The more visible your operations are, the easier and quicker it can be to make changes to your supply chain - even at short notice. Creating a smart, connected factory is one way to ensure complete visibility and boost efficiency at the same time.
6. Improve inventory management
Inventory management is a perfect example of a process improving through automation. Here are some of the key benefits:
- Reduces the chances of overstocking (leading to dead stock) or under-stocking
- Allows better analysis and reporting
- Provides full visibility on stock levels
7. Optimise procurement
It starts with supply chain visibility. Once your supply chain’s more transparent, you can look at optimising your procurement process. Internal measures, such as bundling suppliers, improving planning and specifications, should be prioritised over external.
Global procurement using low-cost country (LCC) sourcing can keep costs low, however, unpredictable events like Brexit and COVID-19 have shown that it might be more cost-effective and secure to find suppliers closer to home.
8. Reduce energy consumption
Energy consumption is often second to labour costs when it comes to operating expenses. However, in 2022 it has come to the fore with the ongoing energy crisis in the UK and the rest of Europe. As a result, many businesses are doubling down on cutting costs and in particular their energy consumption. After running a thorough assessment of your facility (we discussed this earlier) you can begin to identify the areas for improvement.
Here are some ways to reduce energy costs without compromising output, quality or customer satisfaction:
- Installing energy-efficient lighting
- Overhauling or replacing old HVAC systems
- Ensure to maintain and repair equipment regularly (including checks for air compressor leaks)
- Training your employees to be more mindful when it comes to energy efficiency
- Setting a schedule for when high-powered machinery should run (rather than having it on continuously)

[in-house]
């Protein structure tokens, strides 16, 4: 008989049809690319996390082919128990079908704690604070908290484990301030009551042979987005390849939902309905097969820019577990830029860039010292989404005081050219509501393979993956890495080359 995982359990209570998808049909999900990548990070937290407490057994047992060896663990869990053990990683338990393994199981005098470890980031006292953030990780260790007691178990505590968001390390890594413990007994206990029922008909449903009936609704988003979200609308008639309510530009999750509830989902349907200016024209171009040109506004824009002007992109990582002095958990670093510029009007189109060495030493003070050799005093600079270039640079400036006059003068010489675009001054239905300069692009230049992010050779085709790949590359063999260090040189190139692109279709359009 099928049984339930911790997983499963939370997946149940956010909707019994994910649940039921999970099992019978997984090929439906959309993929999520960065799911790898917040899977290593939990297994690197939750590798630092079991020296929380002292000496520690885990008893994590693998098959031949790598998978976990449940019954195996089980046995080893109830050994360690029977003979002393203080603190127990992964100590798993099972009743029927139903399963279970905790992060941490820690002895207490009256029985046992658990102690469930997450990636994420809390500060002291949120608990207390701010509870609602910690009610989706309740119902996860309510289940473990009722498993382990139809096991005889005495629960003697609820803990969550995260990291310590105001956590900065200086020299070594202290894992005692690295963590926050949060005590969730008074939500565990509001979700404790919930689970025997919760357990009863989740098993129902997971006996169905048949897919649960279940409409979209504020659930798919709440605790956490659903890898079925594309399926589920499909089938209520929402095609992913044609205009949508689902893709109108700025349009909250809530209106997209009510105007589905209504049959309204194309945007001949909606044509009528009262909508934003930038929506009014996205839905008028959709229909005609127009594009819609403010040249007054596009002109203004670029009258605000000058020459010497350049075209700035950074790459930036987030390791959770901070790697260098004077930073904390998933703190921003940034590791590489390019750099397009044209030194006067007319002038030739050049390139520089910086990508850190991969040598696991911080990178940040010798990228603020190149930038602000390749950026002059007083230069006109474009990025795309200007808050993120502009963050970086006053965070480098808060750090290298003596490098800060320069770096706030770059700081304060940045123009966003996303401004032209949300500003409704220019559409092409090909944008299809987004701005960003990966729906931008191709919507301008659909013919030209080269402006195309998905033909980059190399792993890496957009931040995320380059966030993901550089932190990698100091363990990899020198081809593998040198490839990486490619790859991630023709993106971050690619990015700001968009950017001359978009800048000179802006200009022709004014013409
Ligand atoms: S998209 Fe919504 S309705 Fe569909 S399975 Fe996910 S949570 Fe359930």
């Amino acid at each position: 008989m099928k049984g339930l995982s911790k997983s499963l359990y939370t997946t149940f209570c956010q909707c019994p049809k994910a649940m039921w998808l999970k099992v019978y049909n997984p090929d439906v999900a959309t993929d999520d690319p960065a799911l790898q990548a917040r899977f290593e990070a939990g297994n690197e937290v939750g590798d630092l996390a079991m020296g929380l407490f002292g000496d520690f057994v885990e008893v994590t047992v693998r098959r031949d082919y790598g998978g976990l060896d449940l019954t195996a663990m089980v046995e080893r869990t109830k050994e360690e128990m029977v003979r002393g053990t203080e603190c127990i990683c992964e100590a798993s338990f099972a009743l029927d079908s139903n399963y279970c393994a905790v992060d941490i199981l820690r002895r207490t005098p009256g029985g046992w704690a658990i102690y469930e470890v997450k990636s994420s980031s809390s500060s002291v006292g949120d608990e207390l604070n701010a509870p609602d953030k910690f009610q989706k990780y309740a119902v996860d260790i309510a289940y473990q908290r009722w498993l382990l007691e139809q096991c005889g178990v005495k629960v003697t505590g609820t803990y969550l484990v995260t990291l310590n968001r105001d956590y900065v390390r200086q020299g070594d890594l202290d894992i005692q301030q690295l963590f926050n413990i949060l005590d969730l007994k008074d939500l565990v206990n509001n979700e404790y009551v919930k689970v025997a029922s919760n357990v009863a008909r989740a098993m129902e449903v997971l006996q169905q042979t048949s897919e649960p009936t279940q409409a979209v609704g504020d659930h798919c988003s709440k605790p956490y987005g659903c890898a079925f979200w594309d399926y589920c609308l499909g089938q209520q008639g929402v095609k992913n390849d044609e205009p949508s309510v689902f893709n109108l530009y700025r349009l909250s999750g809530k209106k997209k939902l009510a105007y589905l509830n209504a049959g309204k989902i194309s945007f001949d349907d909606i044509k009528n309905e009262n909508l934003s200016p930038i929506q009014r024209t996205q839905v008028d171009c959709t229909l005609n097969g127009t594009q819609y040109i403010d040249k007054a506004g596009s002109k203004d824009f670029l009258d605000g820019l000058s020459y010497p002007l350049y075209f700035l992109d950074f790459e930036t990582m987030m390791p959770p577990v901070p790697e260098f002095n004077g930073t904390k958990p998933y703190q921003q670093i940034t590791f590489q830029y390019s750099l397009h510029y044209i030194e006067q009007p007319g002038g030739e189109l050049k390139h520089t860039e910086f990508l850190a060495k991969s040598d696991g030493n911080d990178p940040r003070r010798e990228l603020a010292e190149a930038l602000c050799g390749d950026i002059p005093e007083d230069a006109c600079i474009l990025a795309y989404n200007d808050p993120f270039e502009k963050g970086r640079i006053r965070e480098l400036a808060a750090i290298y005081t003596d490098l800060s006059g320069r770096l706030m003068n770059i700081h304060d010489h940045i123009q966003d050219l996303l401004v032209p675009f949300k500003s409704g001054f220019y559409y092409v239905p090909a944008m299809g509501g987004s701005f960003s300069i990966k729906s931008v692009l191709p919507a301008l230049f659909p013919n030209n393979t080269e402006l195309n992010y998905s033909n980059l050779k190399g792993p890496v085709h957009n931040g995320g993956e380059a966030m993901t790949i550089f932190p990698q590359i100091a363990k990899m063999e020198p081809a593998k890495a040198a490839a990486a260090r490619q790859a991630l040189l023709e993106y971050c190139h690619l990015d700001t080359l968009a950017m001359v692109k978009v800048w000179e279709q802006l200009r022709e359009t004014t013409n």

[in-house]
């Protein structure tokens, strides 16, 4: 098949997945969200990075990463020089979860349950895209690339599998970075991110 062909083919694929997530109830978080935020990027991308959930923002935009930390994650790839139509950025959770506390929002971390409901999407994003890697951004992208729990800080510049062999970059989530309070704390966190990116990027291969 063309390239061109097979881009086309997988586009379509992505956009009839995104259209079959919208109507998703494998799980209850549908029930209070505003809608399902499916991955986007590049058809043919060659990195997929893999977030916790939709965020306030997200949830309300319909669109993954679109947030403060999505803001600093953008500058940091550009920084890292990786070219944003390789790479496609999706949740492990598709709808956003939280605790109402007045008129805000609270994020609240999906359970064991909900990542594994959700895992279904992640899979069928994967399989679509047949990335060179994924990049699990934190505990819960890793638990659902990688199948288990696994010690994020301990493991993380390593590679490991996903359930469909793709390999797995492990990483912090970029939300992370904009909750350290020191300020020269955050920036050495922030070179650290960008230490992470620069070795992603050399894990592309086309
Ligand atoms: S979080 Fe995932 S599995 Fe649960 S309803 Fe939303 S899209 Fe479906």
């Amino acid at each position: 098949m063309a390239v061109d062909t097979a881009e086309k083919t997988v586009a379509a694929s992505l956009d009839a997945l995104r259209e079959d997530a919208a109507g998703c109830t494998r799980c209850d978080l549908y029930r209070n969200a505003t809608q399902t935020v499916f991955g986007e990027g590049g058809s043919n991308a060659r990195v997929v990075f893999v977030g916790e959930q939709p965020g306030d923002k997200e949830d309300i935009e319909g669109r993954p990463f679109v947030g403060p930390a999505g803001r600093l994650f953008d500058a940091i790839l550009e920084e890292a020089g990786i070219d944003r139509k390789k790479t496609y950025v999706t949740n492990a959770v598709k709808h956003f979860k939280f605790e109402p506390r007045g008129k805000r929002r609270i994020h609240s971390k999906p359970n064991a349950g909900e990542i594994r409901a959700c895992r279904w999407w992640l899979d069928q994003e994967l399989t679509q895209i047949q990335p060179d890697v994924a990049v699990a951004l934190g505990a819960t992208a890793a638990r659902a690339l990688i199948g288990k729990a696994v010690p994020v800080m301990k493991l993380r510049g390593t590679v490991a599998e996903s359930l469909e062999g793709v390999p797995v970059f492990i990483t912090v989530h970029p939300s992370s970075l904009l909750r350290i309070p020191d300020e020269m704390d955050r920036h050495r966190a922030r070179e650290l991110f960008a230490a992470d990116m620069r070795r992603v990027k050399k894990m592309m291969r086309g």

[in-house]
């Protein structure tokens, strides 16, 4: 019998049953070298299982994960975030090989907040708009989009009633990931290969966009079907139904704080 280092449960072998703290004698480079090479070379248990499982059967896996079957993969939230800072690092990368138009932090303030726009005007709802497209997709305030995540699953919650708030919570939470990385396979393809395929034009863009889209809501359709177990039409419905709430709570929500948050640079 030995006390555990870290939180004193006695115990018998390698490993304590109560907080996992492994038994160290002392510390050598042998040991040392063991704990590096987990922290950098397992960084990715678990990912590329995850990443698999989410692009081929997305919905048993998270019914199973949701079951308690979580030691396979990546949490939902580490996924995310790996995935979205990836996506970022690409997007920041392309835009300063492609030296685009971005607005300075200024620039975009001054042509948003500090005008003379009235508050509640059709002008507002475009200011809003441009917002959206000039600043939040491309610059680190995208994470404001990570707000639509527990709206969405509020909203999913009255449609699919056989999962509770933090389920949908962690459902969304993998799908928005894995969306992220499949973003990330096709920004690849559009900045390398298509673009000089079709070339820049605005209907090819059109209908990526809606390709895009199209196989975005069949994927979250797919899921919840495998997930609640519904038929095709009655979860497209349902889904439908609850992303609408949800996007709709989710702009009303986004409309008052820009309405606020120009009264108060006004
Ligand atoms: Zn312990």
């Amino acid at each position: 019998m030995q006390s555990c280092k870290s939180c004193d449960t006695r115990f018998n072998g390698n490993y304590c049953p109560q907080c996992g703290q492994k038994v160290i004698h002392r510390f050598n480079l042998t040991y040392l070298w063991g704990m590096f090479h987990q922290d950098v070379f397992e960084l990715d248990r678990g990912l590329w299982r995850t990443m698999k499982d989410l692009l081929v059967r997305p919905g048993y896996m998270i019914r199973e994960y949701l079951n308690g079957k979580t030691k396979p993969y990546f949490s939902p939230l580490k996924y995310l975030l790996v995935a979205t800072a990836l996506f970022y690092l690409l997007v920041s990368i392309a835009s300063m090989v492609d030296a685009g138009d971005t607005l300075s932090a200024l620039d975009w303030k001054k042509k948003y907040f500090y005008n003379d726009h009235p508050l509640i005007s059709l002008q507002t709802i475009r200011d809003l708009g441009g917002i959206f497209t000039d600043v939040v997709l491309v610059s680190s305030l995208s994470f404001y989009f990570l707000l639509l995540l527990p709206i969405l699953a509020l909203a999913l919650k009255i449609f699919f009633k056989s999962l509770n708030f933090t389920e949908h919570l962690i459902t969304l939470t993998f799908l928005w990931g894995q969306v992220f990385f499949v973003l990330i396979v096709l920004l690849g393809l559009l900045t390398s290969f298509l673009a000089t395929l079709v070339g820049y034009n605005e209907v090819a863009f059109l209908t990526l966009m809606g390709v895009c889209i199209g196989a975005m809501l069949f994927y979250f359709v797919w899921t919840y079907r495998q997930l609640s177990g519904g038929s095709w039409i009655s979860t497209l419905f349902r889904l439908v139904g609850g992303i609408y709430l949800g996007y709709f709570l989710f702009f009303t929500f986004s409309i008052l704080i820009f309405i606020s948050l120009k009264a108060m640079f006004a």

9. Automate wherever possible
Work smarter by automating your processes and you can enhance quality, efficiency, throughput and become more cost-effective. During your initial assessment, look at which repetitive, manual tasks/processes can be automated.
As well as improving cost-effectiveness, the benefits of reducing manual processes include enhanced efficiency and productivity, reduced chance of human errors and improved safety. We discuss this in more depth in the next section.
10. Consolidate data
The more time your employees are spending looking for data, the more time they’re not spending on their other tasks. Tackle this by consolidating data into one location. For example, if you can bring financial process automation, budget control and financial planning and analysis into one place, it’s easier and more efficient to run your business across multiple geographies.
Combine this with automation and you’ll see your team productivity, operations efficiency and costs improve.
There’s more to improving cost efficiency…want to find out more?
The tips we’ve just discussed aren’t the only things you need to know when it comes to becoming a more cost-efficient manufacturing business. We haven’t discussed the specific technology that can help, for example.
In our guide to improving cost efficiency for manufacturers, we discuss all of the above plus the benefits of automation, predictive analytics, a connected ERP system, integrated CRM, AI and more. Interested?
Click the button below to download our free guide!
For a real-life example of a manufacturer transforming their business operations and improving cost efficiency, click here.